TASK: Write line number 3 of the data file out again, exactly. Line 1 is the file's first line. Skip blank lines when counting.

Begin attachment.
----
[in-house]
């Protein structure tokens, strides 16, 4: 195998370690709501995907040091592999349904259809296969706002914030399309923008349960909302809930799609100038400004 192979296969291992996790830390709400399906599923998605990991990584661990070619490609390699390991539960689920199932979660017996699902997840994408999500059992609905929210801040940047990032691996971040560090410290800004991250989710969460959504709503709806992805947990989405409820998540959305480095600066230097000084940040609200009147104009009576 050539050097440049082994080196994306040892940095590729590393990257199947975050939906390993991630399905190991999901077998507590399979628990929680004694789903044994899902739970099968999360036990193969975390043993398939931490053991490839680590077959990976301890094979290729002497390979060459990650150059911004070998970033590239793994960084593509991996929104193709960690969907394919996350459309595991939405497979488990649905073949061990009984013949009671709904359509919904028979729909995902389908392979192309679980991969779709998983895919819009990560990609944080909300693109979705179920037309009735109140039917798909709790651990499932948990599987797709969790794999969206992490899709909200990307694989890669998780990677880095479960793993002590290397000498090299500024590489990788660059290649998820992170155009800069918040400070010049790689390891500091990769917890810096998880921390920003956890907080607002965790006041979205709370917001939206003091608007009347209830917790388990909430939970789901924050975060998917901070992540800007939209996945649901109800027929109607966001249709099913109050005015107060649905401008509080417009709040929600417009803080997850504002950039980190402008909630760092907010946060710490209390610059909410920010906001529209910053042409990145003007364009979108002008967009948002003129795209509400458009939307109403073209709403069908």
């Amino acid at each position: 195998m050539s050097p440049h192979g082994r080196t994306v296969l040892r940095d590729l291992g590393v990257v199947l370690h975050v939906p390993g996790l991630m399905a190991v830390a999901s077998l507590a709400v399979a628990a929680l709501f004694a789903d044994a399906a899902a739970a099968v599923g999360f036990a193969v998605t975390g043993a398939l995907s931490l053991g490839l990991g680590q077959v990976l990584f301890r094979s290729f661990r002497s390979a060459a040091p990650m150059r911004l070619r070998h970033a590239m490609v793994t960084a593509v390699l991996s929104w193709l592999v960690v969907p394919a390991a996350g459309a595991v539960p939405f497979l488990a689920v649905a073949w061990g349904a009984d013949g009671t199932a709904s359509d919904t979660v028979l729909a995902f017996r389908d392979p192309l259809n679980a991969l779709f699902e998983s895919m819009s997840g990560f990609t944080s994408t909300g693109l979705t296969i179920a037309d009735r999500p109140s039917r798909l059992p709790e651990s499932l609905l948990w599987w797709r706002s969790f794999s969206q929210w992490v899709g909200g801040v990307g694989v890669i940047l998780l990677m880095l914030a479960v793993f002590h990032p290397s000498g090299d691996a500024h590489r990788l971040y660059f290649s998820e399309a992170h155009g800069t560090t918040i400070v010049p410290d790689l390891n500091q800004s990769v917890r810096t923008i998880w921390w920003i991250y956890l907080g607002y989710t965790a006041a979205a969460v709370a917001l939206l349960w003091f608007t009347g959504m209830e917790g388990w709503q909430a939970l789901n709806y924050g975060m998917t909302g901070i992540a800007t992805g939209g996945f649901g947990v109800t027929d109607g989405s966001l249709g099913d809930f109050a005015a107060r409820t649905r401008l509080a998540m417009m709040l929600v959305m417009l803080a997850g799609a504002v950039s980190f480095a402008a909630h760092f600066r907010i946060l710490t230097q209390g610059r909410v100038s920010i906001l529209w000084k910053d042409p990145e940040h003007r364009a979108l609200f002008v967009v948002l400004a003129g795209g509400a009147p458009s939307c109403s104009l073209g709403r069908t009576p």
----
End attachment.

């Amino acid at each position: 195998m050539s050097p440049h192979g082994r080196t994306v296969l040892r940095d590729l291992g590393v990257v199947l370690h975050v939906p390993g996790l991630m399905a190991v830390a999901s077998l507590a709400v399979a628990a929680l709501f004694a789903d044994a399906a899902a739970a099968v599923g999360f036990a193969v998605t975390g043993a398939l995907s931490l053991g490839l990991g680590q077959v990976l990584f301890r094979s290729f661990r002497s390979a060459a040091p990650m150059r911004l070619r070998h970033a590239m490609v793994t960084a593509v390699l991996s929104w193709l592999v960690v969907p394919a390991a996350g459309a595991v539960p939405f497979l488990a689920v649905a073949w061990g349904a009984d013949g009671t199932a709904s359509d919904t979660v028979l729909a995902f017996r389908d392979p192309l259809n679980a991969l779709f699902e998983s895919m819009s997840g990560f990609t944080s994408t909300g693109l979705t296969i179920a037309d009735r999500p109140s039917r798909l059992p709790e651990s499932l609905l948990w599987w797709r706002s969790f794999s969206q929210w992490v899709g909200g801040v990307g694989v890669i940047l998780l990677m880095l914030a479960v793993f002590h990032p290397s000498g090299d691996a500024h590489r990788l971040y660059f290649s998820e399309a992170h155009g800069t560090t918040i400070v010049p410290d790689l390891n500091q800004s990769v917890r810096t923008i998880w921390w920003i991250y956890l907080g607002y989710t965790a006041a979205a969460v709370a917001l939206l349960w003091f608007t009347g959504m209830e917790g388990w709503q909430a939970l789901n709806y924050g975060m998917t909302g901070i992540a800007t992805g939209g996945f649901g947990v109800t027929d109607g989405s966001l249709g099913d809930f109050a005015a107060r409820t649905r401008l509080a998540m417009m709040l929600v959305m417009l803080a997850g799609a504002v950039s980190f480095a402008a909630h760092f600066r907010i946060l710490t230097q209390g610059r909410v100038s920010i906001l529209w000084k910053d042409p990145e940040h003007r364009a979108l609200f002008v967009v948002l400004a003129g795209g509400a009147p458009s939307c109403s104009l073209g709403r069908t009576p």